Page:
Friday, February 27, 2015

Mexico Owling 2015

February  27th A momentous day. After nearly 11 years of working as a social worker at United Cerebral Palsy I had gotten a new job working for Multnomah County. This was my last day of work. I had negotiated a week between jobs and quickly came up with a plan to go owling in Mexico. Beside the season, and proximity; going to Mexico is a strategic choice. With the drug war in Mexico it's a real risk that things may deteriorate. I had decided to go now in case Mexico plunges deeper into the drug war.

My plan is to chase down the four new owls: Cape pygmy-owl , Tamaulipas pygmy-owl, Guatemalan pygmy-owl and Balsas screech-owl. I had missed Guatemalan pygmy despite several days of searching in 2013. Back in 2000 I had missed both Balsas screech and Tamaulipas pygmy on a birding trip to central Mexico. Additionally I would like to see Elf owl, the Western screech (Baja race), vermiculated screech and Eastern screech (NE Mexican race).

My trip begins with getting to Baja. After saying goodbye to Tui and the boys I fly out to Seattle. There I sleep on crappy airport chairs awaiting my early morning flight to San Jose del Cabo.

February 28th After a pretty reasonable night at the airport I catch my 7am flight. I suffer a caffeine headache, but otherwise everything is OK. The car rental guys asks if he can substitute a SUV for a minivan, I ask around and end up with a tomato red Tacoma 4WD. I make my way to San Antonio de la Sierra; basically a dirt road that goes into the Sierra de la Laguna from the North. Starting at KM11 I tape for the Cape pygmy owls. Every 1/4km I stop the truck and try for the owls. The terrain is hilly oak forest and thorn scrub/desert. By KM23 I am at a big wash and its getting late. I park the truck and head out on foot towards the mountains, taking a right 0.5km after the wash. The sun sets and I debate turning around. Instead I press on and ten minutes later I get a response! The bird is really aggressive and quickly flies in. I get great views as it called from just above me in a thorn tree. It is very similar to the Northern Pygmy owls in Oregon, but was perhaps a bit paler. The crown is spotted whitish. It's bill and feet are really large. Four whitish tail-bars are visible from below. The slow double tooting song is the obvious identifying characteristic. (The bird is 0.5 km past a rough creek crossing). On the walk back to the truck I hear three other pygmies calling after dark and find a pair of elf owls. I get brilliant views of the elf owl, my first since 1998. What a crazy little owl.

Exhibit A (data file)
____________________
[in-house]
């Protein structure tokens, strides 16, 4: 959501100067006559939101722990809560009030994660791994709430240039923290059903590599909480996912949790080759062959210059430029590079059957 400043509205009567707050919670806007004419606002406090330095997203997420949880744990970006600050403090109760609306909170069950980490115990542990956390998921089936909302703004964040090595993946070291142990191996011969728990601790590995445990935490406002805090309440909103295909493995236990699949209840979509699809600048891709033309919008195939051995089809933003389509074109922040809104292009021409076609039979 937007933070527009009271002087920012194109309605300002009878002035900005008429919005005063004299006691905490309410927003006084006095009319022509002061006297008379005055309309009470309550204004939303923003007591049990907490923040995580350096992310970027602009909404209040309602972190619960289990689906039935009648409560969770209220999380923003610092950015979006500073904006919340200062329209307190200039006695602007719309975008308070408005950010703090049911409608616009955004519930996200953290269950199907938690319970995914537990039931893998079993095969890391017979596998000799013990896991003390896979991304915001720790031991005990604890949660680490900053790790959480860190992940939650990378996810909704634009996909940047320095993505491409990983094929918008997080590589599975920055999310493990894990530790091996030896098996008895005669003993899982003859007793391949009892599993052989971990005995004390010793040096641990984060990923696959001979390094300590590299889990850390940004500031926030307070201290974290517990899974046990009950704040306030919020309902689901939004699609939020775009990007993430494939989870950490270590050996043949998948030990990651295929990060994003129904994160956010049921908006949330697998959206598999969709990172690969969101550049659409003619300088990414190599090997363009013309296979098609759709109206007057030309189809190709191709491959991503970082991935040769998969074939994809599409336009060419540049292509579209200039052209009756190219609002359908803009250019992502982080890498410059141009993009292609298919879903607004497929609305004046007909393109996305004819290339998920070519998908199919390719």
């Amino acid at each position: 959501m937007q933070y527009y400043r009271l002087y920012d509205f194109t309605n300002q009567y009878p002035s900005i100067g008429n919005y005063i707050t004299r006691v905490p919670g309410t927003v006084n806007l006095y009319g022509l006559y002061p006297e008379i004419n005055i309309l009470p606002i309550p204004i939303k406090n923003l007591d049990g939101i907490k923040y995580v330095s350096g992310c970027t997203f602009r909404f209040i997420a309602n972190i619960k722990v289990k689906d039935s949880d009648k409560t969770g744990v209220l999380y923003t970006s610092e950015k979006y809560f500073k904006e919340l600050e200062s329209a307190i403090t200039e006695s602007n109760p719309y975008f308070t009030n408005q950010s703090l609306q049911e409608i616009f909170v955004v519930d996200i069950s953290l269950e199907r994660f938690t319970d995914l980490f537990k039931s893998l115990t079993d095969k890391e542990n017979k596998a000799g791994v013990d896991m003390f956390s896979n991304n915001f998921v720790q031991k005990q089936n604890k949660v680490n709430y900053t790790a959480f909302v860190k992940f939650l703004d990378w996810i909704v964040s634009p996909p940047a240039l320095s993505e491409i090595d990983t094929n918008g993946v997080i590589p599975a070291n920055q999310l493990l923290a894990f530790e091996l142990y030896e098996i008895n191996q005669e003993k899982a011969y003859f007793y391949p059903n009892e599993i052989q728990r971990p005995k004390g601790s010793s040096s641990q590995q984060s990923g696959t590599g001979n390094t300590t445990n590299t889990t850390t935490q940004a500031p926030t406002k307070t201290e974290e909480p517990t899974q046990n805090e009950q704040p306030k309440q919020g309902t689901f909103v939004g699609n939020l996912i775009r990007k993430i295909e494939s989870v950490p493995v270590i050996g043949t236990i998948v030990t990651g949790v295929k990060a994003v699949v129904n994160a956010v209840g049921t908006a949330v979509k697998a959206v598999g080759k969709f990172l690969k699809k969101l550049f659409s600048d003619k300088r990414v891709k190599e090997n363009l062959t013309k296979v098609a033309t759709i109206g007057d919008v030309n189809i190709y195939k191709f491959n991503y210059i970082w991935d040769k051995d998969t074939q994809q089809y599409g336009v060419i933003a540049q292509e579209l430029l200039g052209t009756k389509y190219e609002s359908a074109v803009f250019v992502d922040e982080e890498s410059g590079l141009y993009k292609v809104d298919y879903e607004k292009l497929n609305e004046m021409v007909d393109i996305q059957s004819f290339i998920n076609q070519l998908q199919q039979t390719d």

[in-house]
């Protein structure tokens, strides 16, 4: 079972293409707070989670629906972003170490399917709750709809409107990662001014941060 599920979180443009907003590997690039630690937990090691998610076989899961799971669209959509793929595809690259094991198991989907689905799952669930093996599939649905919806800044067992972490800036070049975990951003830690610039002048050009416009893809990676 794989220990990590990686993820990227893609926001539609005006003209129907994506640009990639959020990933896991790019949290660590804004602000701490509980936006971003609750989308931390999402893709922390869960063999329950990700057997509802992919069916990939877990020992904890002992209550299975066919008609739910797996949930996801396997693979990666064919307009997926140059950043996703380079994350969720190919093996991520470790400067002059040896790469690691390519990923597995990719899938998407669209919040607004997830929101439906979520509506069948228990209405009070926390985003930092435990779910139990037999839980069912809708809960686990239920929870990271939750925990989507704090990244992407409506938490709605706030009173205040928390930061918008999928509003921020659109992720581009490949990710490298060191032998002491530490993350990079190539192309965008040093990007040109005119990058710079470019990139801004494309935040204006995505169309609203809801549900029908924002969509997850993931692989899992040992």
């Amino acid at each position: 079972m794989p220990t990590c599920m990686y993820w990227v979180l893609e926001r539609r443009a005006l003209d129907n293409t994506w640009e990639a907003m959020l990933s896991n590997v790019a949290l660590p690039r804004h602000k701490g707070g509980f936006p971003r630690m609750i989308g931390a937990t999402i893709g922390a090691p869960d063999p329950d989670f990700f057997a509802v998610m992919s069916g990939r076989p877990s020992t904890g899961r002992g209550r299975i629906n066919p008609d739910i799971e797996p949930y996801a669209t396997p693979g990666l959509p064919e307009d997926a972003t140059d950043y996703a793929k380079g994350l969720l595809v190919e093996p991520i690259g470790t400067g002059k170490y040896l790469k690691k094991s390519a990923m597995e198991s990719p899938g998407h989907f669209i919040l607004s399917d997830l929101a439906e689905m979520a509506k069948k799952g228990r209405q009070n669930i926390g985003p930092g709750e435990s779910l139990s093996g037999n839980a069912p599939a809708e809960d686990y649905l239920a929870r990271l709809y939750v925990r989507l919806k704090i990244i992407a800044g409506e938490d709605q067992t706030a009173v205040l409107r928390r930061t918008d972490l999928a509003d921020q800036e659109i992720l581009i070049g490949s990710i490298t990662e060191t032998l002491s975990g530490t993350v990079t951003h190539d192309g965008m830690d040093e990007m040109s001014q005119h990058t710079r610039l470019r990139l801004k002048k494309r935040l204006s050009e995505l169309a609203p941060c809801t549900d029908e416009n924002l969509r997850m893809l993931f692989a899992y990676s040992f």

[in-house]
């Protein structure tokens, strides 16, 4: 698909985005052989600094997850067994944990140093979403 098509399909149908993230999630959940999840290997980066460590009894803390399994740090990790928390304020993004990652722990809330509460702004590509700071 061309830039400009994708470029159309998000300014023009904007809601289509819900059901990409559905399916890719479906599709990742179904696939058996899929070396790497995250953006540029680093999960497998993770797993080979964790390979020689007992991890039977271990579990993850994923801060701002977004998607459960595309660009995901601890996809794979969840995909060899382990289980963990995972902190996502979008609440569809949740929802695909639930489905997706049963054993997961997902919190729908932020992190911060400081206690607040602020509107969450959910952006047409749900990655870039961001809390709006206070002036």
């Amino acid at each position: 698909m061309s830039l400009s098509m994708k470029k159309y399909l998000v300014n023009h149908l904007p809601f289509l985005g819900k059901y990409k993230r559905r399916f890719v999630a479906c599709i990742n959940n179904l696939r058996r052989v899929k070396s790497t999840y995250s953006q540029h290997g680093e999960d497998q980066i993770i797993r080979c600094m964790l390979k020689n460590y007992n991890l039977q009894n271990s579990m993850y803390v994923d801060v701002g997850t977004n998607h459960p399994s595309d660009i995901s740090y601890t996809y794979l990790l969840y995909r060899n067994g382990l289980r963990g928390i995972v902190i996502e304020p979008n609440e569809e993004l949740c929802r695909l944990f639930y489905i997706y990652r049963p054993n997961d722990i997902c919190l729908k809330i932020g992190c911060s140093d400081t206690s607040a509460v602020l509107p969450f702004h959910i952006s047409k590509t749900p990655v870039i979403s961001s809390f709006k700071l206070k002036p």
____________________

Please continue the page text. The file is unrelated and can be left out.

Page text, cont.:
I had only eaten a couple of OXXO, (Mexican 7 eleven), hot dogs all day, and by now I was starving. I drove back to the highway and head North East to San Antonio. The town was pretty dark and quiet, but I find a priest talking to a lady who was selling huge hamburgers. I eat two and would have asked for two more, except it seemed immodest, doubly so with the Padre to witness my gluttony.